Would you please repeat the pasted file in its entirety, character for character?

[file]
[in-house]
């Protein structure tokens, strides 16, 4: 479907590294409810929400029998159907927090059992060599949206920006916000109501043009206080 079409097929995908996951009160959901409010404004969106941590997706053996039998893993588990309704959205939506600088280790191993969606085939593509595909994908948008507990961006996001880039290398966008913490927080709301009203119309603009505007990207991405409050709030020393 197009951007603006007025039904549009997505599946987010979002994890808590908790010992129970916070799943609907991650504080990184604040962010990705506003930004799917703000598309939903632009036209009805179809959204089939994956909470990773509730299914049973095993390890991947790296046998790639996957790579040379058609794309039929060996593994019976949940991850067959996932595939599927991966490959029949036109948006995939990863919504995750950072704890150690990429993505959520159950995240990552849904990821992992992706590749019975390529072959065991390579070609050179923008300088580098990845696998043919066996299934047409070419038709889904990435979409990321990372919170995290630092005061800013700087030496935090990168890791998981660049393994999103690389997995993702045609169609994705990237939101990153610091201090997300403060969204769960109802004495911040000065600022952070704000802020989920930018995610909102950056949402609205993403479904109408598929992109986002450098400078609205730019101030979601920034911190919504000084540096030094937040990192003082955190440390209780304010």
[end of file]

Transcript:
[in-house]
């Protein structure tokens, strides 16, 4: 479907590294409810929400029998159907927090059992060599949206920006916000109501043009206080 079409097929995908996951009160959901409010404004969106941590997706053996039998893993588990309704959205939506600088280790191993969606085939593509595909994908948008507990961006996001880039290398966008913490927080709301009203119309603009505007990207991405409050709030020393 197009951007603006007025039904549009997505599946987010979002994890808590908790010992129970916070799943609907991650504080990184604040962010990705506003930004799917703000598309939903632009036209009805179809959204089939994956909470990773509730299914049973095993390890991947790296046998790639996957790579040379058609794309039929060996593994019976949940991850067959996932595939599927991966490959029949036109948006995939990863919504995750950072704890150690990429993505959520159950995240990552849904990821992992992706590749019975390529072959065991390579070609050179923008300088580098990845696998043919066996299934047409070419038709889904990435979409990321990372919170995290630092005061800013700087030496935090990168890791998981660049393994999103690389997995993702045609169609994705990237939101990153610091201090997300403060969204769960109802004495911040000065600022952070704000802020989920930018995610909102950056949402609205993403479904109408598929992109986002450098400078609205730019101030979601920034911190919504000084540096030094937040990192003082955190440390209780304010």